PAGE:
16th Parliament · 1st Session
The President (Senator the Hon, J. Cunningham) took the chair at 3 p.m., and read prayers.
Payment of Interest: Statement by the Minister for Labour and National Service.
– Has the Leader of the Senate read two statements which appeared in the Adelaide News of the 2nd March last, in one of which the Minister for Munitions made an appeal in connexionwith the £35,000,000 Liberty Loans? The other statement was made by the Minister for Labour and National Service, who said that the people of Australia should not be asked to pay for the war afterwards by paying interest on any loans that were raised now. If so, will the Leader of the Senate inform the Senate whether the views expressed by the Minister in this matter are shared by other members of the Common wealth Government; whether he will give to the Senate, for the benefit of the people of Australia, an assurance that the undertaking of the Government in connexion with interest on this loan, as announced by the Prime Minister, will be observed ; and whether an assurance will be given that the Government will not bo influenced by the statement by the Minister that interest should not be paid ?
SenatorCOLLINGS. - I have not seen the particular newspaper paragraphs to which the Leader of the Opposition has referred,but I have read the statements in other newspapers. I presume, also, that the Leader of the Opposition has seen the definite statement by the Prime Minister on the matter. There is therefore no- ‘occasion for any further comment by me.
– In view of the answer given by the Leader of the Senate, I now ask him whether he has seen a statement in the Sydney Morning Herald, of the 5th March, in which the Minister for Aircraft Production agrees with the Minister for Labour and National Service, and states that the Minister was merely expressing a view which has been voiced countless times by the Labour party? If the Leader of the Senate has read this press report, does the Government intend to issue a statement disclaiming the opinions of both Ministers referred to, and assuring the people of Australia that subscribers to Government loans will be entitled to interest, as has always been the case?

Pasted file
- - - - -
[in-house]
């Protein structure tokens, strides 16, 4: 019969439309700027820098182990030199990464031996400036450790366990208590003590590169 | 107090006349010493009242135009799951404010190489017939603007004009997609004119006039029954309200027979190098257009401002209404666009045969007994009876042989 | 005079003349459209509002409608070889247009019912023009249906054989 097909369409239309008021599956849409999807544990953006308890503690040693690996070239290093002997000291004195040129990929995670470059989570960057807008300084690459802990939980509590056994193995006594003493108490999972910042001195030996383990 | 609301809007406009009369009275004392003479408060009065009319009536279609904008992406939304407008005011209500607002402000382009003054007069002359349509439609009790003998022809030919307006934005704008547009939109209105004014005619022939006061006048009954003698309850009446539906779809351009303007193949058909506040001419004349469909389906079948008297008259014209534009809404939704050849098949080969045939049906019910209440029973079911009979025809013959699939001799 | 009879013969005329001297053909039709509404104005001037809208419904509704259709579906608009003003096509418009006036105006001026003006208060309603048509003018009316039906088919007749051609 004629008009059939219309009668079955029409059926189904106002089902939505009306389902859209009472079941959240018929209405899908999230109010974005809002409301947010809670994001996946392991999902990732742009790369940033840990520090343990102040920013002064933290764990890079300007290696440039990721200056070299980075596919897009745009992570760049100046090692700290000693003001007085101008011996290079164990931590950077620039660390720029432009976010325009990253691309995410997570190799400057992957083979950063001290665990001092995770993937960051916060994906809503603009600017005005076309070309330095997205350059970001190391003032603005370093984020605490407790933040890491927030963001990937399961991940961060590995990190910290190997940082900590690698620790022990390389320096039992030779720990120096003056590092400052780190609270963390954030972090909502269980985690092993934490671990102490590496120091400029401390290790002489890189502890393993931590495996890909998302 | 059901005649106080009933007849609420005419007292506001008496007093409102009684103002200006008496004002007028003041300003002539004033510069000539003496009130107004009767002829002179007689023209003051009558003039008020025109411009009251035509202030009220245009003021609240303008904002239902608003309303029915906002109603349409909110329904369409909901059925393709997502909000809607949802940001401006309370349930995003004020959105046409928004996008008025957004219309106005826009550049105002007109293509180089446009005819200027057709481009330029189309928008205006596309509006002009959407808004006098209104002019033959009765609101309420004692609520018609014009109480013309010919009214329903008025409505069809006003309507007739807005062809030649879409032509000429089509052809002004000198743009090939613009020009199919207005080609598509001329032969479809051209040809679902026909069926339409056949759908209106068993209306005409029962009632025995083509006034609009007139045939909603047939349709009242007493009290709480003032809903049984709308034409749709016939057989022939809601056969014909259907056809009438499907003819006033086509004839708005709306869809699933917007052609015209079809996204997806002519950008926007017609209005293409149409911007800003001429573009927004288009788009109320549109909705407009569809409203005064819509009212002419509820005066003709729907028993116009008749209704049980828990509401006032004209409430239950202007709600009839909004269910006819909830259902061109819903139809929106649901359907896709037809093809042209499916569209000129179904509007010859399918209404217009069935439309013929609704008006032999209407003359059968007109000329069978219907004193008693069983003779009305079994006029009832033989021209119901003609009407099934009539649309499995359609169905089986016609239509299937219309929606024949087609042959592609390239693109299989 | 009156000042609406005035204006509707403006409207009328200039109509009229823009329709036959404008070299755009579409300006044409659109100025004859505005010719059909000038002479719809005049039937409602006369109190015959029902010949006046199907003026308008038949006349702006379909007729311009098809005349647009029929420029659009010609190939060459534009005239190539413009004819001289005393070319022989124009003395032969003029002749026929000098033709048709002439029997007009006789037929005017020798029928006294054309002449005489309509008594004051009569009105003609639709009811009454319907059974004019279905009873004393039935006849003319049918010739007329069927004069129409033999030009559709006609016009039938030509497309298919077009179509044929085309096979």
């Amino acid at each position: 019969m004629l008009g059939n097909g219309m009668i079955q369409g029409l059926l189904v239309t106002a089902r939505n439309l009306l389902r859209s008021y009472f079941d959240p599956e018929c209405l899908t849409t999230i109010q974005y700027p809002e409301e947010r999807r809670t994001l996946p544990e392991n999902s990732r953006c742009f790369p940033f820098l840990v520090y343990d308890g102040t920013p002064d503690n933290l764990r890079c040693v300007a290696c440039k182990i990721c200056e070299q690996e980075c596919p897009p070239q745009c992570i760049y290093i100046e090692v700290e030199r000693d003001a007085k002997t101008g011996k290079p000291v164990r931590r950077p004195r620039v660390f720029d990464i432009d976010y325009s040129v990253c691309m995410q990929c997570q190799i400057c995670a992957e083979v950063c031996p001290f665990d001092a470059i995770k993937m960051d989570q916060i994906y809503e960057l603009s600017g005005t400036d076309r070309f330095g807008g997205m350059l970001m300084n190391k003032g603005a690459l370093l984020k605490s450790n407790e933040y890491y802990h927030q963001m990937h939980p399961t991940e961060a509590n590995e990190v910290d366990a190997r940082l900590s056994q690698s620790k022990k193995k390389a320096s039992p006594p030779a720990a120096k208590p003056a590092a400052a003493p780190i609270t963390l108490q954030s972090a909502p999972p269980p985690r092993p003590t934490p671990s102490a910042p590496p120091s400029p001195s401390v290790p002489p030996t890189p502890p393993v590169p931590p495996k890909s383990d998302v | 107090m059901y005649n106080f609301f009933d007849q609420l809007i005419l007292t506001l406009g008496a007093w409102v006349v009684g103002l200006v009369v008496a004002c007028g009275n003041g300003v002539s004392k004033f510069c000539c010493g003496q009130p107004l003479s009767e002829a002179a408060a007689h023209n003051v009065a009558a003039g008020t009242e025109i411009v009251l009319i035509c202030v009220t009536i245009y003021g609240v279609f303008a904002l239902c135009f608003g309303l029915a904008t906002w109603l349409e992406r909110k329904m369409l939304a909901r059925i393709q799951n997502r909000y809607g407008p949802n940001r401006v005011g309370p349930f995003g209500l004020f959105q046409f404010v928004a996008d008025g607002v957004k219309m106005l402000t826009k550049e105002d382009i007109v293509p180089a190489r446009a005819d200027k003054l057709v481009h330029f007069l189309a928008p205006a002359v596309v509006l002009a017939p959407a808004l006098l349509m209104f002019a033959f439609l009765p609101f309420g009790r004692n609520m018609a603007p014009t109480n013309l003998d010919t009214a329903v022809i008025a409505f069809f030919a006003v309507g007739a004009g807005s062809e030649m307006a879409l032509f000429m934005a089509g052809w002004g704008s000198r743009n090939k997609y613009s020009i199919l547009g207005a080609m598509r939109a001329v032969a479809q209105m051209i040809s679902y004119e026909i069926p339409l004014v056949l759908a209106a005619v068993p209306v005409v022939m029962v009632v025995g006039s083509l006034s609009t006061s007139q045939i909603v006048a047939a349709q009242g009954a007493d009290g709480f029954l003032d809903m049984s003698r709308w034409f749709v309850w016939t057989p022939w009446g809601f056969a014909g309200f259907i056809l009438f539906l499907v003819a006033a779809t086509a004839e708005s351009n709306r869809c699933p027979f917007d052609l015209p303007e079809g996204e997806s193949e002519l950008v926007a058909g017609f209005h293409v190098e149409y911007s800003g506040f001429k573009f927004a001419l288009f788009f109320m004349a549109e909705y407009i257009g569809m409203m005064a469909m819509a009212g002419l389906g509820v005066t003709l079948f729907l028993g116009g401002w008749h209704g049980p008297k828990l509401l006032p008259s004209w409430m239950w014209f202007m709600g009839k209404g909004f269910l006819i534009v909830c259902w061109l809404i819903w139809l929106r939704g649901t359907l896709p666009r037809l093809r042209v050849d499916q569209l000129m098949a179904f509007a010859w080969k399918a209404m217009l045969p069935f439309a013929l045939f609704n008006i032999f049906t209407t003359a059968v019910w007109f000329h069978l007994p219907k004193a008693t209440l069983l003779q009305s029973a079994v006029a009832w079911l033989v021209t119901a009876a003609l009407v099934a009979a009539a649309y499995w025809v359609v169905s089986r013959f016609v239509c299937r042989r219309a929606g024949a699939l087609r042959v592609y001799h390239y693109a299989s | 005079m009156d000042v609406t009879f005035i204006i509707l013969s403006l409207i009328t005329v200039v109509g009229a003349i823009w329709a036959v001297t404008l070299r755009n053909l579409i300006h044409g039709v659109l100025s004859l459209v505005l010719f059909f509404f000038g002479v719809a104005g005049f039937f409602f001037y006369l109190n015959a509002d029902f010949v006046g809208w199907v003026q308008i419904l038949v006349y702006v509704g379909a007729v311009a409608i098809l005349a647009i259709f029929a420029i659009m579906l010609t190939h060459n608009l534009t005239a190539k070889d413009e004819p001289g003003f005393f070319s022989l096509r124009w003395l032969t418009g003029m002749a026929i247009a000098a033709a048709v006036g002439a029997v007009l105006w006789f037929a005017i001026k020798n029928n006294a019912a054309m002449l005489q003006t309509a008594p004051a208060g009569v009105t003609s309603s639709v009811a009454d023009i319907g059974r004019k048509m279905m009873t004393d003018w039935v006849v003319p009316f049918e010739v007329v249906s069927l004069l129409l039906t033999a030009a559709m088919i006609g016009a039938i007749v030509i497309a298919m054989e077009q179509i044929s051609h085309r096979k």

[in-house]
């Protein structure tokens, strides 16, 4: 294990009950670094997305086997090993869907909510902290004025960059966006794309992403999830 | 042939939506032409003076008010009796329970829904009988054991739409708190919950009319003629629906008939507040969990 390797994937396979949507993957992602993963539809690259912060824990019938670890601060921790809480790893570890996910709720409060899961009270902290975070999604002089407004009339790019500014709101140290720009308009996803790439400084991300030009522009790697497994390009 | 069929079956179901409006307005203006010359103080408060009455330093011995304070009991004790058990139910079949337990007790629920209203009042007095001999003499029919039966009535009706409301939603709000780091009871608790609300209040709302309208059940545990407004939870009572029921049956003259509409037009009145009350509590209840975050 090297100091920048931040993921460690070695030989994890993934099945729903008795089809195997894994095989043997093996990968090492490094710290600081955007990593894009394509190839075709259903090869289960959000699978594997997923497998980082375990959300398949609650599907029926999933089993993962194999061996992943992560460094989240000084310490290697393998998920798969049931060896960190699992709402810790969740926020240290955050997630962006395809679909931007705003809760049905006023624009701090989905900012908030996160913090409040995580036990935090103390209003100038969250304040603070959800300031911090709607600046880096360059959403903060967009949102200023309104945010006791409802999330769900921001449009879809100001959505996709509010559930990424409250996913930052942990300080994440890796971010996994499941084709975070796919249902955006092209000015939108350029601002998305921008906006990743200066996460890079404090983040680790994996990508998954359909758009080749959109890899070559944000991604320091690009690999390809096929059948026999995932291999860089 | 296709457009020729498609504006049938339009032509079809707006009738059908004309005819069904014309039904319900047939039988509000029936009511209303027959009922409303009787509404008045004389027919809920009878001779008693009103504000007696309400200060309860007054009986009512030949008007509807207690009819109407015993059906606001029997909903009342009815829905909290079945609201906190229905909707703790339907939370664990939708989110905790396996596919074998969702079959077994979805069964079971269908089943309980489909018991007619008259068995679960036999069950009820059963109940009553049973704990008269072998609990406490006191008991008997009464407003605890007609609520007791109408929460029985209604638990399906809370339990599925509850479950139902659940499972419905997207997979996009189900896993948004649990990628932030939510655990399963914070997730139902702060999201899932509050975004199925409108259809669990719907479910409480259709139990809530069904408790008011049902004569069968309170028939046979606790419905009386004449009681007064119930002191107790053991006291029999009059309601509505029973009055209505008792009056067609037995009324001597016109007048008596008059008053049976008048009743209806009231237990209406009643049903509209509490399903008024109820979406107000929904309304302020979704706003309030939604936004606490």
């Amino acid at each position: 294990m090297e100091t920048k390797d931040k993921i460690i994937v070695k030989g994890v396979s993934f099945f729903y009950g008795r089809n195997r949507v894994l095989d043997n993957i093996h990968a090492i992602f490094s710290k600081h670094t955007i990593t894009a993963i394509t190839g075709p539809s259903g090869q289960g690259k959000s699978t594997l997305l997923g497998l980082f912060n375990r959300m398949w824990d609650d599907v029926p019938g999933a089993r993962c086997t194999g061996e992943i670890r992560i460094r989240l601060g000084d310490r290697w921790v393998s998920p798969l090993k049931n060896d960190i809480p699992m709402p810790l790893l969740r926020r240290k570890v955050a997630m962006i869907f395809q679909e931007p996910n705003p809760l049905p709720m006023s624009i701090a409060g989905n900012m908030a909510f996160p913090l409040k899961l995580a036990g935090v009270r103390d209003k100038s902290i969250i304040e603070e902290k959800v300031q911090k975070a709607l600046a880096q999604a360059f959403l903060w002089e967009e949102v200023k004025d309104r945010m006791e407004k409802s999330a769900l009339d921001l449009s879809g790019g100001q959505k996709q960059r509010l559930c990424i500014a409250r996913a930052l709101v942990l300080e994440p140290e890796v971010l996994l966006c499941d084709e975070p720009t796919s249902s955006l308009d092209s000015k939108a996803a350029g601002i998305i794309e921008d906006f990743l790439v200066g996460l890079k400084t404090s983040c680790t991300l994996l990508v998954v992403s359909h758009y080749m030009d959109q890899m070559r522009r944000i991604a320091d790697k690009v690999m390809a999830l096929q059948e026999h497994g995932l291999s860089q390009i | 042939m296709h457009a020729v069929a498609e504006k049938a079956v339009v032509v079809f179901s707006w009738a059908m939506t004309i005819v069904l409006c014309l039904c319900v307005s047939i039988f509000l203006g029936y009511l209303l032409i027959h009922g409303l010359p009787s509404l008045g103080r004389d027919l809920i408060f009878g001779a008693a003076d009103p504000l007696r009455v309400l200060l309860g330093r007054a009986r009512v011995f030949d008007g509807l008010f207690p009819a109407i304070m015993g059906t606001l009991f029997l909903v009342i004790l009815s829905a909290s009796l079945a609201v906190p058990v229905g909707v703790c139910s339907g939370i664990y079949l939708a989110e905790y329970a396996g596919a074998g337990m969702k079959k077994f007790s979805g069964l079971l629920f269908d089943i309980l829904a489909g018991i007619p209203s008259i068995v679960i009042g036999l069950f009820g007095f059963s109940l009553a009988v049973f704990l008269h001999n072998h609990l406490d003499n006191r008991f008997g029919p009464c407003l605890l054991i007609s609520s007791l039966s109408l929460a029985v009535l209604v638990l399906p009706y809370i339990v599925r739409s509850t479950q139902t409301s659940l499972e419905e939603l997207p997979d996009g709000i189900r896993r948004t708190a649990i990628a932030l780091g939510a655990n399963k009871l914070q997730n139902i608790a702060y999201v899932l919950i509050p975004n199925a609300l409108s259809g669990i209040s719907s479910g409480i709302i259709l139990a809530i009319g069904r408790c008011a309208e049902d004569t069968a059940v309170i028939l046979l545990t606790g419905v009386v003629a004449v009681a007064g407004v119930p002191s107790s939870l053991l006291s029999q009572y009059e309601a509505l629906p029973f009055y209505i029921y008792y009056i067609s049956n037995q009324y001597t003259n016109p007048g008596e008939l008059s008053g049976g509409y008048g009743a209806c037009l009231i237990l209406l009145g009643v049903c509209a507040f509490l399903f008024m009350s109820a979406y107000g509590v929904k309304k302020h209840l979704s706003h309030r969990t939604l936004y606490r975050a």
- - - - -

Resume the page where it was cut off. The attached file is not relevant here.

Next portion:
– I have already answered the Leader of the Opposition in replying to his first question. The Prime Minister is responsible for the policy of his Cabinet, and has declared that policy. The Leader of the Opposition knows that perfectly well. I shall answer no further questions of the same nature.
-Will the Leader of the Senate state whether the Prime Minister intends to discipline the Minister for Labour and National Service for his most outrageous statement which the Leader of the Senate admits is contrary to Government policy?
– The conduct of she Prime Minister on any question is a matter for himself to decide.
Will the Minister representing the Minister for Commerce state whether the Government has received a report from Senator Clothier and the honorable member for Wimmera regarding the alleged depredations by weevil in stored wheat in Western Australia ? If so, when may the representatives of Western Australia in this chamber see the report?
– The Government has received the report, and the matter is receiving attention.
– In- view, of the urgency of granting an advance to the producers of peas, will the Minister representing the Minister for Commerce consider the withdrawal from the Prices Commissioner of the responsibility for fixing the price of peas, and declare the price promised to the growers when asked to grow peas last year? Payment has been delayed by referring the matter to the Prices Commissioner.
SenatorFRASER. - The Government will give consideration to the request of the honorable senator.
Defence Head-qharters Employees.
– Can the Minister representing the Minister for the Army say what action has been taken following the Prime Minister’s public statement on the 16th February last that eligible men between the ages of 18 and 45 years employed on the head-quarters staff of the defence services were to be drafted into field units and their places taken by women, or men not of military age, an exception, of course, being made in the case of men possessing special technical qualifications ?